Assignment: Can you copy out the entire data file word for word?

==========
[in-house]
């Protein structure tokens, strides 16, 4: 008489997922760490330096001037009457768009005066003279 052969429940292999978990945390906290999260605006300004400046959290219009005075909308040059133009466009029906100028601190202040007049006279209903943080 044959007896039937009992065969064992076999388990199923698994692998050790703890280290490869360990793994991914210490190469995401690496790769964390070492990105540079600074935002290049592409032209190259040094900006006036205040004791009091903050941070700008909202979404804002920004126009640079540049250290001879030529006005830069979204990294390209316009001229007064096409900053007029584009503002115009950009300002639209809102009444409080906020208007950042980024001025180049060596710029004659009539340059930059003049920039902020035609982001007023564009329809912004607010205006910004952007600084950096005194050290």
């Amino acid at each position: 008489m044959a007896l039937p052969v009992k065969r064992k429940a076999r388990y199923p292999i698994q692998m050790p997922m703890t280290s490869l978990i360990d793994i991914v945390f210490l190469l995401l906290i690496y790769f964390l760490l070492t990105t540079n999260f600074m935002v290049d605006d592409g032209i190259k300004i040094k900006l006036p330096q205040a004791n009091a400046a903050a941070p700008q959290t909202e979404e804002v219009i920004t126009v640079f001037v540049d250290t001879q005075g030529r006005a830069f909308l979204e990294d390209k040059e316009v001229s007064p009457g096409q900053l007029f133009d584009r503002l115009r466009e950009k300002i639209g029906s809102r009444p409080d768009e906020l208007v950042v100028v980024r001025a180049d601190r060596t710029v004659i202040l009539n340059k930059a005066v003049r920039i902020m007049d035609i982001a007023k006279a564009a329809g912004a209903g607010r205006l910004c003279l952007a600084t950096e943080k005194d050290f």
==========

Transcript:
[in-house]
């Protein structure tokens, strides 16, 4: 008489997922760490330096001037009457768009005066003279 052969429940292999978990945390906290999260605006300004400046959290219009005075909308040059133009466009029906100028601190202040007049006279209903943080 044959007896039937009992065969064992076999388990199923698994692998050790703890280290490869360990793994991914210490190469995401690496790769964390070492990105540079600074935002290049592409032209190259040094900006006036205040004791009091903050941070700008909202979404804002920004126009640079540049250290001879030529006005830069979204990294390209316009001229007064096409900053007029584009503002115009950009300002639209809102009444409080906020208007950042980024001025180049060596710029004659009539340059930059003049920039902020035609982001007023564009329809912004607010205006910004952007600084950096005194050290």
């Amino acid at each position: 008489m044959a007896l039937p052969v009992k065969r064992k429940a076999r388990y199923p292999i698994q692998m050790p997922m703890t280290s490869l978990i360990d793994i991914v945390f210490l190469l995401l906290i690496y790769f964390l760490l070492t990105t540079n999260f600074m935002v290049d605006d592409g032209i190259k300004i040094k900006l006036p330096q205040a004791n009091a400046a903050a941070p700008q959290t909202e979404e804002v219009i920004t126009v640079f001037v540049d250290t001879q005075g030529r006005a830069f909308l979204e990294d390209k040059e316009v001229s007064p009457g096409q900053l007029f133009d584009r503002l115009r466009e950009k300002i639209g029906s809102r009444p409080d768009e906020l208007v950042v100028v980024r001025a180049d601190r060596t710029v004659i202040l009539n340059k930059a005066v003049r920039i902020m007049d035609i982001a007023k006279a564009a329809g912004a209903g607010r205006l910004c003279l952007a600084t950096e943080k005194d050290f």